History of Cider Part IV: Apples and Cider in North America

March 22, 2010

So far, I have only been looking at European history of apples and cider. Today, I will turn my attention to the New World.

  • While North America did have a few wild apples including garland crab (Malus cornaria), prairie crab (M. ioensis), and southern crab (M. angustifolia), officials are unsure how much they were used by Native Americans.
  • Nine years after the Pilgrims landed at Plymouth Rock in America, the first European apple trees were planted in 1623 in Boston by William Blackstone, who was a dissident of the Church of England and a minister to the Plymouth settlers. Stories say he saddle trained a bull and rode around the country side distributing apples to his friends. Due to problems with the British colonial authorities, he moved to Rhode Island in 1635 and established another apple orchard there.
  • Ben Watson states, “To the settlers of this new country, the apple represented the perfect homestead fruit. An apple tree, once it began to bear, would dependably produce bushels of fruit that could be used immediately for eating or cooking. Some varieties, like Roxbury Russet, could be stored in a cold cellar and kept all winter long, while others, like the old Hightop Sweet apple reputedly grown at Plymouth Plantation, could be sliced and dried for later use. But cider played the most crucial role in America’s rural economy, as pressing and fermenting the fresh juice of the apple was the easiest way for farmers to preserve the enormous harvest that came from even a modest orchard. Cider was also the basis for many other products, such as applejack, apple brandy, and cider vinegar, which was used to preserve other fresh foods and for myriad other purposes around the home” (pages 23-24).
  • In 1647, the first grafted tree from Europe arrived and was planted by Gov. Peter Stuyvesant in New Amsterdam. That same year, apple trees were being grafted onto wild rootstock in Virginia.
  • In 1741, apple trees from North America were beginning to be exported to other locations such as the West Indies. In 1773, the English apple crops failed, in which American apples were imported there as a result.
  • As in England, paying with cider became normal, especially in rural areas that did not see much currency. In 1740, cider cost three shillings for a barrel, compared to 1817 when it was selling for five dollars a hogshead. During this time, William Coxe encouraged cidermakders to convert part of their cider to vinegar, which was three times the price of cider. In his book A View of the Cultivation of Fruit Trees written in 1817, he lists how much cider and apple brandy were made.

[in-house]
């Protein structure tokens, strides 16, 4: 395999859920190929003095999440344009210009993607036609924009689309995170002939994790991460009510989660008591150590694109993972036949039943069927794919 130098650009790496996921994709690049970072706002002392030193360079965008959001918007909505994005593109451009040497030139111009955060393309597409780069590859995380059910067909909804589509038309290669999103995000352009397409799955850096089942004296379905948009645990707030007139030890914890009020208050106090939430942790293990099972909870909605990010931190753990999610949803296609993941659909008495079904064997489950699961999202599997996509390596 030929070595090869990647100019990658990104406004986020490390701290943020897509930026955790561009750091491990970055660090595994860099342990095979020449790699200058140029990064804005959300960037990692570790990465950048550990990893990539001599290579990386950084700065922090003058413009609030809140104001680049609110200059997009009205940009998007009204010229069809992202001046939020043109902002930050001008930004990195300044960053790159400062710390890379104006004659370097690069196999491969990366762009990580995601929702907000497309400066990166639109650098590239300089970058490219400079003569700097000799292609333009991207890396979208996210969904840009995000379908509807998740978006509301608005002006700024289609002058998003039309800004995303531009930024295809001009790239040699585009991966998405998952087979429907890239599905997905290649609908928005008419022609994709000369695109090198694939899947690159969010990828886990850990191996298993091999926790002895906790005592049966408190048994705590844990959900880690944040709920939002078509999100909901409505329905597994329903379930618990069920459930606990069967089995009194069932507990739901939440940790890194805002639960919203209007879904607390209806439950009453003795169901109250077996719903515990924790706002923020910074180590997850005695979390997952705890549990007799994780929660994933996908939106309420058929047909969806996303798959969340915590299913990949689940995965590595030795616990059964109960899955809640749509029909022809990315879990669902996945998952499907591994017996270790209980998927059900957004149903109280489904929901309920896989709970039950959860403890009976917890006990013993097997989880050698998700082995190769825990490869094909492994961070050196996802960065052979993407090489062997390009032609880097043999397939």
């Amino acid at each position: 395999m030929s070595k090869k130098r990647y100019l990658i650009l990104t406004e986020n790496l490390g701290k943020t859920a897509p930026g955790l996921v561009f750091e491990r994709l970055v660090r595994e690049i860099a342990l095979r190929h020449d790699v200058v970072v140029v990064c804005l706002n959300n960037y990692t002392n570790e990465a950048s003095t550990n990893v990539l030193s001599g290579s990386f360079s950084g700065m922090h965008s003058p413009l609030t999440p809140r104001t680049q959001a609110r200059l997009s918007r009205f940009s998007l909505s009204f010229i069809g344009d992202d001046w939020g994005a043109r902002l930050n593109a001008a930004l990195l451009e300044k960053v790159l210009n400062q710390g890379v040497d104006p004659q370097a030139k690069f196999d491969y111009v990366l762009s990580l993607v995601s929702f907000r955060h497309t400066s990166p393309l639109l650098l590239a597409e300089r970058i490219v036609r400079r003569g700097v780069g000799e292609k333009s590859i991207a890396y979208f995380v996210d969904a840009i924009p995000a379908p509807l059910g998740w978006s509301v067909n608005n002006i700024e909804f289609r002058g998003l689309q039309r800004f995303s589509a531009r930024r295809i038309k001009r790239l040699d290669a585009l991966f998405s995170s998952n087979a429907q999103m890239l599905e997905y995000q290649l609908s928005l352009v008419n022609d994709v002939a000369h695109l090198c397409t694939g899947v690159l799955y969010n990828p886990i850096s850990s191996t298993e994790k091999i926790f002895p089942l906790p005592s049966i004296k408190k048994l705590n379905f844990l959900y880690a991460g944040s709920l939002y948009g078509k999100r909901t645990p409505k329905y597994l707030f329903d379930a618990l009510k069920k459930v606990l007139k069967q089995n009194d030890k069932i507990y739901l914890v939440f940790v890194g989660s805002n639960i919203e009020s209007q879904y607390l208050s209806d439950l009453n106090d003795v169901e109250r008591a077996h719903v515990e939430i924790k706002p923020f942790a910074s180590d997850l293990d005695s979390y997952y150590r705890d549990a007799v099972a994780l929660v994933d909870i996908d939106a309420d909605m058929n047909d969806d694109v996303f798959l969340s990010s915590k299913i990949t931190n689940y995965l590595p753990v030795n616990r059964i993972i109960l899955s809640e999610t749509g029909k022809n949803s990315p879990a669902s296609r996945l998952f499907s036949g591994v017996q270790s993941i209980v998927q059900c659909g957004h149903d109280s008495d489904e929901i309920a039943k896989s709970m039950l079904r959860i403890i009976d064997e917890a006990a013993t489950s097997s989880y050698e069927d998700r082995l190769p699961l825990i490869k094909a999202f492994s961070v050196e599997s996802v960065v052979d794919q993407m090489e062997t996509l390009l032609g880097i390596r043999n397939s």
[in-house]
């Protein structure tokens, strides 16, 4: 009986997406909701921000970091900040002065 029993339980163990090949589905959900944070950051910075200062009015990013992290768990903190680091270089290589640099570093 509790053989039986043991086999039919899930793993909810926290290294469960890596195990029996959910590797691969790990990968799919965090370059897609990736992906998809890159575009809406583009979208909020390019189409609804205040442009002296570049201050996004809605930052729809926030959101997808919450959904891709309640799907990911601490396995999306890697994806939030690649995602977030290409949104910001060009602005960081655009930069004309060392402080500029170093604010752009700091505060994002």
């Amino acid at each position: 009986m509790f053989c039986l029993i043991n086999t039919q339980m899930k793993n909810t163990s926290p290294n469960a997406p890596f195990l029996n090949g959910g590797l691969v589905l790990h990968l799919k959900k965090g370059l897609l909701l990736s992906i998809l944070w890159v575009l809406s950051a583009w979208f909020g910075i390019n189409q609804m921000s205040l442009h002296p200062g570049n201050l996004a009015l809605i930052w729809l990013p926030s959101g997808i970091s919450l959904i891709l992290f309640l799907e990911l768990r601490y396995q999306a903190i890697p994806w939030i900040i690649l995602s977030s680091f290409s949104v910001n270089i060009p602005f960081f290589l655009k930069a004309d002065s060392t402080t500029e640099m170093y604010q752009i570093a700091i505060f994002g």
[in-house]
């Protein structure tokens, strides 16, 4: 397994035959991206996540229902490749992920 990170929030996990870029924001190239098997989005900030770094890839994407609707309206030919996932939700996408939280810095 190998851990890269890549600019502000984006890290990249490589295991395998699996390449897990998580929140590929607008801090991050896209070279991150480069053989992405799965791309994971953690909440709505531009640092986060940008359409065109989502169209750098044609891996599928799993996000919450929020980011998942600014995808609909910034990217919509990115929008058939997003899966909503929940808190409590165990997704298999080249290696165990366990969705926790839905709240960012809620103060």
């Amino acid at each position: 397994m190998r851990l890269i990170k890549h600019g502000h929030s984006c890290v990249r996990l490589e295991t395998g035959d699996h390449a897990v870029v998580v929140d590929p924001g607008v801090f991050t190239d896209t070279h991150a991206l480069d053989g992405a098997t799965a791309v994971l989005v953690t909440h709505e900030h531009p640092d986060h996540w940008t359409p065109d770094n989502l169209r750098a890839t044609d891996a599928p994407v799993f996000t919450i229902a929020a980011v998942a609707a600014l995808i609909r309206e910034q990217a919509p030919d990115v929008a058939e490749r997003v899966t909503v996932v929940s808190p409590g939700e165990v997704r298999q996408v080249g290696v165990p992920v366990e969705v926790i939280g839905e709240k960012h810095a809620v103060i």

• Most people could not afford to buy European grafted apple trees, so much of the propagation and spread of apples in North America was done by seed, as they were easy to carry and plant. Orchards sprung up where farmers disposed of the crushed and pressed apple pomace that included seeds.  However, the most famous spreading of apple seeds was done by a man named John Chapman , AKA Johnny Appleseed. An eccentric man, he tried to push west ahead of settlers between 1797 and at least 1806 to have established orchards by time settlements were beginning to develop.
  • Watson estimates that one out of every ten farms in New England owned and operated a cider mill by 1775. He explains cider’s popularity, “…most early settlers preferred not to drink the local water, which could be unpalatable or even – close to settlements – polluted. This left milk and alcoholic beverages, but importing such a staple as ale from England was expensive and chancy, and early experiments in growing barley and hops in New England had proved a dismal failure… Apple trees, however, could be grown almost everywhere in America, and it didn’t take long for the colonists to put down their persimmon beer and take up cidermaking in earnest” (pages 24-25). A single village near Boston with about forty families reported in 1726 of making 10,000 barrels of cider. In 1767, the per capita average of 1.14 barrels of cider was being consumed in Massachusetts, by both men, women, and children, averaging about 35 gallons of cider. John Adams, the second president of the United States, drank a tankard of cider every morning.
  • In 1790, around 96% of Americans lived on farms which produced nearly all the food they needed, while only 4% of the population lived in towns.
  • Seed propagation lead to the establishment of many new apple breeds, which in turn lead nurseries in the 1800s to offer many different apple varieties. There were more than five hundred cultivated apple varieties in 1850, and eleven hundred that had originated in America was listed in Fruit and Fruit Trees of America in 1872 by Charles Downing.
  • In the 1840 Whig presidential campaign, William Henry Harrison and John Tyler used the log cabin and the cider barrel as their logo for self reliant Americans, and gave out cider to all voters. They won, 234 to 60.

Part V will be on March 29, 2010

My sources include:

3 Responses to “History of Cider Part IV: Apples and Cider in North America”

  1. […] useful, pears were passed over for the more popular apple, partly because of their propagation by Johnny “Appleseed” Chapman. This is because most pear seeds are sterile, making them more difficult to propagate from seed as […]

  2. […] and well in raw apple juice unless it is treated. This is main reason cider, wine, and beer was so much safer to drink though the ages than water, often because water was polluted with sewage, and it kept longer than milk did. And remember, […]

  3. […] History of Cider Part IV – Foothold of Apples and Cider in America […]

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